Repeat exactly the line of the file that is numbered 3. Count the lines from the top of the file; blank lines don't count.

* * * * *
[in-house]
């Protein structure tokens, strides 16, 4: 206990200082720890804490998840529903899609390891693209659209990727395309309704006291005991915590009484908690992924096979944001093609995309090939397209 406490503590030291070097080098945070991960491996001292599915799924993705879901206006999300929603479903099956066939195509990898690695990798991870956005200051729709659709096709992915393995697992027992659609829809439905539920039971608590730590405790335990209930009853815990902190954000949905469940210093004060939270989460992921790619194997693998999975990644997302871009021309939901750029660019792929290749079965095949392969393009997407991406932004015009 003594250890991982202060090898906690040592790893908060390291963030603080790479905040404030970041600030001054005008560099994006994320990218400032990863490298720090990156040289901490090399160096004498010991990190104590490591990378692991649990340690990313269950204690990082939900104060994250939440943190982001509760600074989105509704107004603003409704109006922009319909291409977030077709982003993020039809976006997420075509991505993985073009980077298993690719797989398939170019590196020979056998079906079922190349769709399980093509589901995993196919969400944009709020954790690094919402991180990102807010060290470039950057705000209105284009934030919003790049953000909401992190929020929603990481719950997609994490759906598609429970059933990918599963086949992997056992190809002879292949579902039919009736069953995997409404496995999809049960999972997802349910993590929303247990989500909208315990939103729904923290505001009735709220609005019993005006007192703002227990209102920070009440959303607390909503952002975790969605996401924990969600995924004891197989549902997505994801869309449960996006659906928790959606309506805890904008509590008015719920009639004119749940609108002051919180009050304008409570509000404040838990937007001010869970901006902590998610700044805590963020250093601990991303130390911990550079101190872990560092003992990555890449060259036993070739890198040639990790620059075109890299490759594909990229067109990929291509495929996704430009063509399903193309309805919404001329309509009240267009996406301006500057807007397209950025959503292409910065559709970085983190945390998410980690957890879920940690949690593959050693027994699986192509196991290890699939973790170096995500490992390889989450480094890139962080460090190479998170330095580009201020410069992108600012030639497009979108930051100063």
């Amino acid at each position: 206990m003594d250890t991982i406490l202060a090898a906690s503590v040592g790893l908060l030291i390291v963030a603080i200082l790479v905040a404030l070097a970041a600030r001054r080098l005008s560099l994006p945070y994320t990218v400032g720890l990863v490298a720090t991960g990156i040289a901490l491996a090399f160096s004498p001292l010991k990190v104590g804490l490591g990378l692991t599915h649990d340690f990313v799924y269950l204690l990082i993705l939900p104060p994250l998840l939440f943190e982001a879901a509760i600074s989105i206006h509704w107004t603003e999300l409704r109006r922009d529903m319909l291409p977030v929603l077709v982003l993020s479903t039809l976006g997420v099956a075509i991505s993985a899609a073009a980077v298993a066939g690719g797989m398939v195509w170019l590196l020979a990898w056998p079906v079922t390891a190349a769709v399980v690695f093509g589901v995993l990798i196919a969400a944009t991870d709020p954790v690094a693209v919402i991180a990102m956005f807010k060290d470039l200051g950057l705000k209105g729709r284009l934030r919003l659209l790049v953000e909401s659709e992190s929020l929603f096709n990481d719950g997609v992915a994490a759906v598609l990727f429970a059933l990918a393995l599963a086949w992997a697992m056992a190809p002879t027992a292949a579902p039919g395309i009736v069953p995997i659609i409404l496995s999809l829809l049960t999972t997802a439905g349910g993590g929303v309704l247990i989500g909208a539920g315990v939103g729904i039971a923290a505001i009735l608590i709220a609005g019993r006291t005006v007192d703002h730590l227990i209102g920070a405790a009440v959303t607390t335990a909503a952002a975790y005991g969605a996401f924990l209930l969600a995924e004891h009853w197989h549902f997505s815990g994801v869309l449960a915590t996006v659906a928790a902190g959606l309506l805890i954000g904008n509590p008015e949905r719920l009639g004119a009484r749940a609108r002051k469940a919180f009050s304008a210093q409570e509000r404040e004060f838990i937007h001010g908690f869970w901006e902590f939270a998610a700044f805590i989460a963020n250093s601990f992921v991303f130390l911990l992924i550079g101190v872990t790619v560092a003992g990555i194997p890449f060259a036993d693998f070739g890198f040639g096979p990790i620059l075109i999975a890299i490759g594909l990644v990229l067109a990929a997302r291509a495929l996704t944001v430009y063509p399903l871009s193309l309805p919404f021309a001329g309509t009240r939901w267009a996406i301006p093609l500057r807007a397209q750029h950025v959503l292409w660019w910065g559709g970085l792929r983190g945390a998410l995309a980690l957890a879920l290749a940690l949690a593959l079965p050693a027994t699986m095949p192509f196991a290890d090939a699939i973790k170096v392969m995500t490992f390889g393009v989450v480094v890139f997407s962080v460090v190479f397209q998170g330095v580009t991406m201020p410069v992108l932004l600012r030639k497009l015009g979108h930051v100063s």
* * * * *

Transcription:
């Amino acid at each position: 206990m003594d250890t991982i406490l202060a090898a906690s503590v040592g790893l908060l030291i390291v963030a603080i200082l790479v905040a404030l070097a970041a600030r001054r080098l005008s560099l994006p945070y994320t990218v400032g720890l990863v490298a720090t991960g990156i040289a901490l491996a090399f160096s004498p001292l010991k990190v104590g804490l490591g990378l692991t599915h649990d340690f990313v799924y269950l204690l990082i993705l939900p104060p994250l998840l939440f943190e982001a879901a509760i600074s989105i206006h509704w107004t603003e999300l409704r109006r922009d529903m319909l291409p977030v929603l077709v982003l993020s479903t039809l976006g997420v099956a075509i991505s993985a899609a073009a980077v298993a066939g690719g797989m398939v195509w170019l590196l020979a990898w056998p079906v079922t390891a190349a769709v399980v690695f093509g589901v995993l990798i196919a969400a944009t991870d709020p954790v690094a693209v919402i991180a990102m956005f807010k060290d470039l200051g950057l705000k209105g729709r284009l934030r919003l659209l790049v953000e909401s659709e992190s929020l929603f096709n990481d719950g997609v992915a994490a759906v598609l990727f429970a059933l990918a393995l599963a086949w992997a697992m056992a190809p002879t027992a292949a579902p039919g395309i009736v069953p995997i659609i409404l496995s999809l829809l049960t999972t997802a439905g349910g993590g929303v309704l247990i989500g909208a539920g315990v939103g729904i039971a923290a505001i009735l608590i709220a609005g019993r006291t005006v007192d703002h730590l227990i209102g920070a405790a009440v959303t607390t335990a909503a952002a975790y005991g969605a996401f924990l209930l969600a995924e004891h009853w197989h549902f997505s815990g994801v869309l449960a915590t996006v659906a928790a902190g959606l309506l805890i954000g904008n509590p008015e949905r719920l009639g004119a009484r749940a609108r002051k469940a919180f009050s304008a210093q409570e509000r404040e004060f838990i937007h001010g908690f869970w901006e902590f939270a998610a700044f805590i989460a963020n250093s601990f992921v991303f130390l911990l992924i550079g101190v872990t790619v560092a003992g990555i194997p890449f060259a036993d693998f070739g890198f040639g096979p990790i620059l075109i999975a890299i490759g594909l990644v990229l067109a990929a997302r291509a495929l996704t944001v430009y063509p399903l871009s193309l309805p919404f021309a001329g309509t009240r939901w267009a996406i301006p093609l500057r807007a397209q750029h950025v959503l292409w660019w910065g559709g970085l792929r983190g945390a998410l995309a980690l957890a879920l290749a940690l949690a593959l079965p050693a027994t699986m095949p192509f196991a290890d090939a699939i973790k170096v392969m995500t490992f390889g393009v989450v480094v890139f997407s962080v460090v190479f397209q998170g330095v580009t991406m201020p410069v992108l932004l600012r030639k497009l015009g979108h930051v100063s």